Jubal Anderson Early, Ruth Hairston Early, Lieutenant General Jubal A. Early , C. S. A., Chapter 31: from the Rapidan to the James. (search)
Chapter 31: from the Rapidan to the James. On the 3rd of May, 1864, the positions of the Confederate Army under General Lee, and the Federal Army under Lieutenant General Grant in Virginia, were as follows: General Lee held the southern bank of the Rapidan River, in Orange County, with his right resting near the mouth of Mine Run, and his left extending to Liberty Mills on the road from Gordonsville (via Madison CourtHouse) to the Shenandoah Valley; while the crossings of the river on the right, and the roads on the left, were watched by cavalry: Ewell's corps was on the right, Hill's on the left, and two divisions of Longstreet's corps were encamped in the rear, near Gordonsville. Grant's army (composed of the Army of the Potomac under Meade, and the 9th corps under Burnside) occupied the north banks of the Rapidan and Robinson rivers; the main body being encamped in Culpeper County and on the Rappahannock River. I am satisfied that General Lee's army did not exceed 50,000
Jubal Anderson Early, Ruth Hairston Early, Lieutenant General Jubal A. Early , C. S. A., Index. (search)
8 North Fork, 335-36, 366-67-68-69, 407, 431-32, 439 North Mountain, 136, 163, 368, 383- 384, 414 North River, 331, 366, 368, 435, 462 Northern Central R. R., 255, 258 Northwestern Virginia, 191, 368 Ny River, 354, 357-58 Occoquon River, 3, 4, 5, 10, 47 Ohio River, 368, 391, 479 Old Church, 361-62-63 Old Court-House, 353 Old Stone Pike, 344, 346 Old Wilderness Tavern, 344, 346 Opequon River, 136, 162, 367-68-69, 384, 406, 408, 410, 412-14, 419- 21, 423-24, 428 Orange County, 327, 343 Orange Court-House, 56, 59, 92-93, 106, 165, 168, 285, 318, 326, 340, 344, 351 Orange & Alexandria R. R., 106, 114, 368 Orkney Springs, 333, 334 Orleans, 114 Ox Hill, 129, 131-32-33 Page County, 366, 367 Page, Lieutenant, 444, 445 PamunkeyRiver, 357, 359, 361-62, 465 Parkersburg, 368 Parker's Ford, 396 Patterson, General (U. S. A.), 35 Patterson's Creek, 332-33-34, 337 Patterson's Mountain, 334 Patton, Colonel G. W., 427 Patton's Brigade,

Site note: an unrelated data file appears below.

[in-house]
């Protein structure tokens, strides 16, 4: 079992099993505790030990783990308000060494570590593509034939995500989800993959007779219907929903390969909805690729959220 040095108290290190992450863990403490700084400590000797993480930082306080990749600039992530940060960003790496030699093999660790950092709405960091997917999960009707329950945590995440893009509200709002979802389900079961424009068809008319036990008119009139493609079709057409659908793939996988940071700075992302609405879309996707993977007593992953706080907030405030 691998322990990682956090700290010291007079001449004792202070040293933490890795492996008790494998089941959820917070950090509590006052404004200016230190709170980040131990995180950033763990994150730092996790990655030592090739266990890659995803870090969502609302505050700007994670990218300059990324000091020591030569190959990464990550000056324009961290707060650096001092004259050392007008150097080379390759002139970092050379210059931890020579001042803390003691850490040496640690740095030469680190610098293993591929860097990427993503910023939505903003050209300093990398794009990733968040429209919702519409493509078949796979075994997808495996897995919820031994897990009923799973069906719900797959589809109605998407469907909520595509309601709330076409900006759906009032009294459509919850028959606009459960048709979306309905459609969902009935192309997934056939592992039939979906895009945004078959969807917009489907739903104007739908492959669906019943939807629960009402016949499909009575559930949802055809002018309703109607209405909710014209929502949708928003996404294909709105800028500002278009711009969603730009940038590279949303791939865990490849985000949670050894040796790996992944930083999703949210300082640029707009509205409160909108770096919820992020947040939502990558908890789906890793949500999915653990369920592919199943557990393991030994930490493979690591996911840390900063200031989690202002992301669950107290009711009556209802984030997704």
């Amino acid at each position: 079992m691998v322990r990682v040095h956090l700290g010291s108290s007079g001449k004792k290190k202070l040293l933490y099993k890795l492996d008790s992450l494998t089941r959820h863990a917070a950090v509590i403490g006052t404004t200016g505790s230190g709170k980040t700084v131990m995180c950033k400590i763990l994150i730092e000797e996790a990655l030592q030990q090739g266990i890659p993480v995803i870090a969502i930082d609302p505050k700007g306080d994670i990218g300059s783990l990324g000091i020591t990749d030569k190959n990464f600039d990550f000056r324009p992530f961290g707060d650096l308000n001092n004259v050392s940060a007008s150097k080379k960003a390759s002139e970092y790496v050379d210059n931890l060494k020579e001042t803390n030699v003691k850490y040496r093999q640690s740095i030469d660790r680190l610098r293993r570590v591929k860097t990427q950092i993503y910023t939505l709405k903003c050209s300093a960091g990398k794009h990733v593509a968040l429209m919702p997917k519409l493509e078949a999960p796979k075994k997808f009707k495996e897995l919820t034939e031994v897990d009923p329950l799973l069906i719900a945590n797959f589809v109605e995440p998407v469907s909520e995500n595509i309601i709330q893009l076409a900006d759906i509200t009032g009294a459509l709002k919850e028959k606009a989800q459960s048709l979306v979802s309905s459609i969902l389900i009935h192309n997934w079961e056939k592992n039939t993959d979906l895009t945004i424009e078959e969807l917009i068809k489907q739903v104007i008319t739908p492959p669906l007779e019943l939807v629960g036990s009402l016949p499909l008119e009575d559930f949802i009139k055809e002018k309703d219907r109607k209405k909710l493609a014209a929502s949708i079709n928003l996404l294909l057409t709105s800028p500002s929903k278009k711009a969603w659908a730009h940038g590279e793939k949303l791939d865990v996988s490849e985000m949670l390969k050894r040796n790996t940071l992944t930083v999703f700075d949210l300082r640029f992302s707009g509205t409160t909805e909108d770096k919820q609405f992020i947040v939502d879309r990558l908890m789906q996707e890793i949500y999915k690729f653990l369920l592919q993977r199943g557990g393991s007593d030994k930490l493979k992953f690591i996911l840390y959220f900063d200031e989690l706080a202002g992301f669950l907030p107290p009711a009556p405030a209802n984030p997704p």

Fitzhugh Lee, General Lee, Chapter 13: campaign in Virginia.-Bristol Station.-mine Run.-Wilderness. (search)
spatching troops to Richmond by rail. This Army-of-the-Potomac diversion was under gallant old Sedgwick, who was commanding the army during Meade's temporary absence. General Lee gives his account of the diversion in a letter dated Camp, Orange County, February 14, 1864: This day last week we were prepared for battle, but I believe the advance of the enemy was only intended to see where we were and whether they could injure us. They place their entire loss in killed, wounded, and missing ae are about one hundred and forty whose homes are within the enemy's lines and who are without socks. I shall continue to furnish them till all are supplied. Tell the young women to work hard for the brave Stonewallers. And once more, from Orange County, April 21, 1864: Your note with bag of socks reached me last evening. The number was correct-thirty-one pairs. I sent them to the Stonewall brigade, which is not yet supplied. Sixtyone pairs from the ladies in Fauquier have reached Charlot